Last night, on the long, lonely trip here, I drove through Queen Creek Canyon, the anticipation building as I crossed the first high bridge. I held my breath as I passed through the tunnel carved into the canyon wall. And though I was alone, I could sense my brothers and sister in the car with me, and I wondered if they were cheating, too, like I almost always was, to make it through the tunnel without taking a breath.
At my grandparents' house, I search for tendrils of smoke from crackling fires stoked by my grandfather in the stone hearth he had built, heat radiating through the living room as my cousins and I whispered secrets across the lumps of sleeping bags and pillows strewn about the floor. But now the sky is blue, and the sun emits a heat that burns so efficiently there is no smoke.
I listen for a loud family gathering, glass and silver clinking, feasts with far too much to eat, followed inevitably by pies. All of this is accompanied by laughter and stories and jugs of wine that my underage brothers sneak sips from. They know the adults will not miss a glass or two, imbibing in the happy tales regaled around the table while the dogs wait, patiently, to be fed. And I wait for my grandfather’s toast: I wonder what the poor people are doing. I never understood it as a child, but now as an adult, I see its irony: a joke born during the Depression, told during joyously rich family moments. But the only sound I hear is the hum of the highway, cars just passing through on their way elsewhere.
I seek the shadows of the oleanders stretching long across the backyard, the adults chatting within a circle of webbed folding chairs, drinks in hand, as we cousins wander back, parched from our adventures down in the valley behind the house. But today the noon sun affords no shade.
I think of phone calls with her. How she would ask how I was, listening to my news. I wasn’t the smartest grandchild, nor the most beautiful, and also not the most athletic nor the most musical, but she would listen as if I were her favorite: the one she loved best. I think of how when she deemed the phone call was over, she’d just say okay and hang up, and I was surprised, every single time, to hear the click instead of goodbye.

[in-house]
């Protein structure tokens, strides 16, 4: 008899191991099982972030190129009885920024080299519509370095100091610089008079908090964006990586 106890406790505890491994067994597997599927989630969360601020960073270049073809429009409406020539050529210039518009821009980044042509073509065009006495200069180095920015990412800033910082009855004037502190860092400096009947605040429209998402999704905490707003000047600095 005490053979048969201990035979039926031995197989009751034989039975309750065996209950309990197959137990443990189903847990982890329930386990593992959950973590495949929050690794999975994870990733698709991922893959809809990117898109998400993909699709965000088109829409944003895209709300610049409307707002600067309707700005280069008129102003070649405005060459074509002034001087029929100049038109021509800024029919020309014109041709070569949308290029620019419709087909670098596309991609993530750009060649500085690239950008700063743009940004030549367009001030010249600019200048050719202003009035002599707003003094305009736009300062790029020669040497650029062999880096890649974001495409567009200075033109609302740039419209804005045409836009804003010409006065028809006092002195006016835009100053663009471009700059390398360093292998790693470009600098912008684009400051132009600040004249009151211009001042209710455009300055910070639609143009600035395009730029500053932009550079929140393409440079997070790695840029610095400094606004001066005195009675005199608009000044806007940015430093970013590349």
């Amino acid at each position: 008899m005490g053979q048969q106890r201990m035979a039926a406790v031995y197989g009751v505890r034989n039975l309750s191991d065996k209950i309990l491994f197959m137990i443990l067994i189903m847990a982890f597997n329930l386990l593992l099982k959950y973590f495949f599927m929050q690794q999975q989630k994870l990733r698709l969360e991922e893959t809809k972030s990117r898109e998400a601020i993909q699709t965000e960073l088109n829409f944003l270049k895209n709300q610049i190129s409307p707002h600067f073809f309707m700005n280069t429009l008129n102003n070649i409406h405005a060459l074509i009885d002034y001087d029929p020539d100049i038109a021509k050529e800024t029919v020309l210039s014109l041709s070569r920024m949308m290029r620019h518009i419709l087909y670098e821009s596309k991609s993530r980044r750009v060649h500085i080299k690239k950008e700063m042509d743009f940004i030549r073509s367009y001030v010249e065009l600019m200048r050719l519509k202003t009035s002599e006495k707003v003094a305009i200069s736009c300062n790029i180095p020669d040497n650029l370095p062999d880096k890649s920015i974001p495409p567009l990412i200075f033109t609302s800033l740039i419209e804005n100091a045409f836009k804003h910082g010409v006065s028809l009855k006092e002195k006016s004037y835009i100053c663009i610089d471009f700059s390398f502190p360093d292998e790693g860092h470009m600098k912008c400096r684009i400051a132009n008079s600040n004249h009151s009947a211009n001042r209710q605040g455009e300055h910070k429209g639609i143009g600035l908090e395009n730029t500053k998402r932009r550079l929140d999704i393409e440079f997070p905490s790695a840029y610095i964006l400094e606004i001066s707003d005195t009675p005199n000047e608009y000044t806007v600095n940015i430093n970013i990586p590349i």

In front of the house, I see where my grandfather kept his boat, and I reminisce about picnics and fishing trips to the lake, us kids stuffed into the leftover spaces in the back of the truck, bumping along and wondering if Grampa meant to hit every pot hole in the road.
But then I see her, my Gram. She’s hurrying down the driveway in her button-down shirt, polyester pants and Keds, waving. She greets us as we tumble from the car, the warmth and softness of her hug, her squeaky greeting breathless. I blink and the driveway is empty. The shadow of a bird crosses the yard and is gone, and I know that fleeting apparition is as close as I’ll get to hugging my grandmother again.
I drive away, toward what is now home, feeling like there’s a rock or two in my belly. I wonder if I’ll always miss them. I think about those who have lost more than I have, and how it is that we go on, move on, without them. As much as we want to, as much as we think we need to, we can't go back. And somehow, later, I finally come to realize, that we carry them with us, safely ensconced within, glowing embers of memory. And that, I suppose, might be enough.